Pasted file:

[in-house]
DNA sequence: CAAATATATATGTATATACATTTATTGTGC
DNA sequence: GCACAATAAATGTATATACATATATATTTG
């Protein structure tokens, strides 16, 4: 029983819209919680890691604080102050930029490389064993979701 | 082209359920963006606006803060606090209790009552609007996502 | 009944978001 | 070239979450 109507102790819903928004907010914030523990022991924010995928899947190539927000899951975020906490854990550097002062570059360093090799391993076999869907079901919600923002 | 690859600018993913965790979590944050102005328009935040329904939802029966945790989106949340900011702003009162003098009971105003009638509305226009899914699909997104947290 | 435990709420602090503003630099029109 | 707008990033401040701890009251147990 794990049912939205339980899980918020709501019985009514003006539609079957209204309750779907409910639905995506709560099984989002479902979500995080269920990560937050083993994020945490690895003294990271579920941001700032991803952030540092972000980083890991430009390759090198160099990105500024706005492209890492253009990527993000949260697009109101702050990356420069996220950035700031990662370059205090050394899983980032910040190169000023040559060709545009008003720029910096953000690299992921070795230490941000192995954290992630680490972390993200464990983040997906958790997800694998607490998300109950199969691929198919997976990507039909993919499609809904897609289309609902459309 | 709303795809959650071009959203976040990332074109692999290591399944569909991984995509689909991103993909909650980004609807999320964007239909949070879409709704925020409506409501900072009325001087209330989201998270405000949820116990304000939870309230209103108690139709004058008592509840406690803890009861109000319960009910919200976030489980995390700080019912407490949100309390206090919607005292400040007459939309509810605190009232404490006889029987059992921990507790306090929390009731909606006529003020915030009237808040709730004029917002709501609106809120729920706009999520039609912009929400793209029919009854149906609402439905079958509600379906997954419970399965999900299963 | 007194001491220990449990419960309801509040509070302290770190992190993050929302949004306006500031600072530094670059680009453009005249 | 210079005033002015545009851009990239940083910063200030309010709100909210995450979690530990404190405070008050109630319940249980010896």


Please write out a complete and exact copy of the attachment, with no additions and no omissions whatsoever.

[in-house]
DNA sequence: CAAATATATATGTATATACATTTATTGTGC
DNA sequence: GCACAATAAATGTATATACATATATATTTG
């Protein structure tokens, strides 16, 4: 029983819209919680890691604080102050930029490389064993979701 | 082209359920963006606006803060606090209790009552609007996502 | 009944978001 | 070239979450 109507102790819903928004907010914030523990022991924010995928899947190539927000899951975020906490854990550097002062570059360093090799391993076999869907079901919600923002 | 690859600018993913965790979590944050102005328009935040329904939802029966945790989106949340900011702003009162003098009971105003009638509305226009899914699909997104947290 | 435990709420602090503003630099029109 | 707008990033401040701890009251147990 794990049912939205339980899980918020709501019985009514003006539609079957209204309750779907409910639905995506709560099984989002479902979500995080269920990560937050083993994020945490690895003294990271579920941001700032991803952030540092972000980083890991430009390759090198160099990105500024706005492209890492253009990527993000949260697009109101702050990356420069996220950035700031990662370059205090050394899983980032910040190169000023040559060709545009008003720029910096953000690299992921070795230490941000192995954290992630680490972390993200464990983040997906958790997800694998607490998300109950199969691929198919997976990507039909993919499609809904897609289309609902459309 | 709303795809959650071009959203976040990332074109692999290591399944569909991984995509689909991103993909909650980004609807999320964007239909949070879409709704925020409506409501900072009325001087209330989201998270405000949820116990304000939870309230209103108690139709004058008592509840406690803890009861109000319960009910919200976030489980995390700080019912407490949100309390206090919607005292400040007459939309509810605190009232404490006889029987059992921990507790306090929390009731909606006529003020915030009237808040709730004029917002709501609106809120729920706009999520039609912009929400793209029919009854149906609402439905079958509600379906997954419970399965999900299963 | 007194001491220990449990419960309801509040509070302290770190992190993050929302949004306006500031600072530094670059680009453009005249 | 210079005033002015545009851009990239940083910063200030309010709100909210995450979690530990404190405070008050109630319940249980010896």